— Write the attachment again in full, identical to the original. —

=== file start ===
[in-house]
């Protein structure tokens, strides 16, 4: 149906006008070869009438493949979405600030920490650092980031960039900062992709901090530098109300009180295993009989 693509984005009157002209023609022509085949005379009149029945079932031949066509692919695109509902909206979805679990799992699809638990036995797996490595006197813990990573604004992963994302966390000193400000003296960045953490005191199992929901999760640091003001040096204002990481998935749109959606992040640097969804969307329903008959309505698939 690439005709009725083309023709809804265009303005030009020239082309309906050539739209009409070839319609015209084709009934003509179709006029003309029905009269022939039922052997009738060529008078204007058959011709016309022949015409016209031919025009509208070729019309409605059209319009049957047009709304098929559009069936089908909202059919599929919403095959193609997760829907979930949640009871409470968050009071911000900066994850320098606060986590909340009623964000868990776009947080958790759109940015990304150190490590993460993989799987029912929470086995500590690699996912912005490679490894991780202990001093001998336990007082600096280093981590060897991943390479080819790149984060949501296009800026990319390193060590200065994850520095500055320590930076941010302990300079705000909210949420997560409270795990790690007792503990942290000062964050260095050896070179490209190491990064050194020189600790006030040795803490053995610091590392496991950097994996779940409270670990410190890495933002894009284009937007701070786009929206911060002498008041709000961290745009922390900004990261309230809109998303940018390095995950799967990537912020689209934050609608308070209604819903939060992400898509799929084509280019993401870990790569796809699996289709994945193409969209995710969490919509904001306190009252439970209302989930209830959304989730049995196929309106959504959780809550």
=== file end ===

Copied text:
[in-house]
């Protein structure tokens, strides 16, 4: 149906006008070869009438493949979405600030920490650092980031960039900062992709901090530098109300009180295993009989 693509984005009157002209023609022509085949005379009149029945079932031949066509692919695109509902909206979805679990799992699809638990036995797996490595006197813990990573604004992963994302966390000193400000003296960045953490005191199992929901999760640091003001040096204002990481998935749109959606992040640097969804969307329903008959309505698939 690439005709009725083309023709809804265009303005030009020239082309309906050539739209009409070839319609015209084709009934003509179709006029003309029905009269022939039922052997009738060529008078204007058959011709016309022949015409016209031919025009509208070729019309409605059209319009049957047009709304098929559009069936089908909202059919599929919403095959193609997760829907979930949640009871409470968050009071911000900066994850320098606060986590909340009623964000868990776009947080958790759109940015990304150190490590993460993989799987029912929470086995500590690699996912912005490679490894991780202990001093001998336990007082600096280093981590060897991943390479080819790149984060949501296009800026990319390193060590200065994850520095500055320590930076941010302990300079705000909210949420997560409270795990790690007792503990942290000062964050260095050896070179490209190491990064050194020189600790006030040795803490053995610091590392496991950097994996779940409270670990410190890495933002894009284009937007701070786009929206911060002498008041709000961290745009922390900004990261309230809109998303940018390095995950799967990537912020689209934050609608308070209604819903939060992400898509799929084509280019993401870990790569796809699996289709994945193409969209995710969490919509904001306190009252439970209302989930209830959304989730049995196929309106959504959780809550």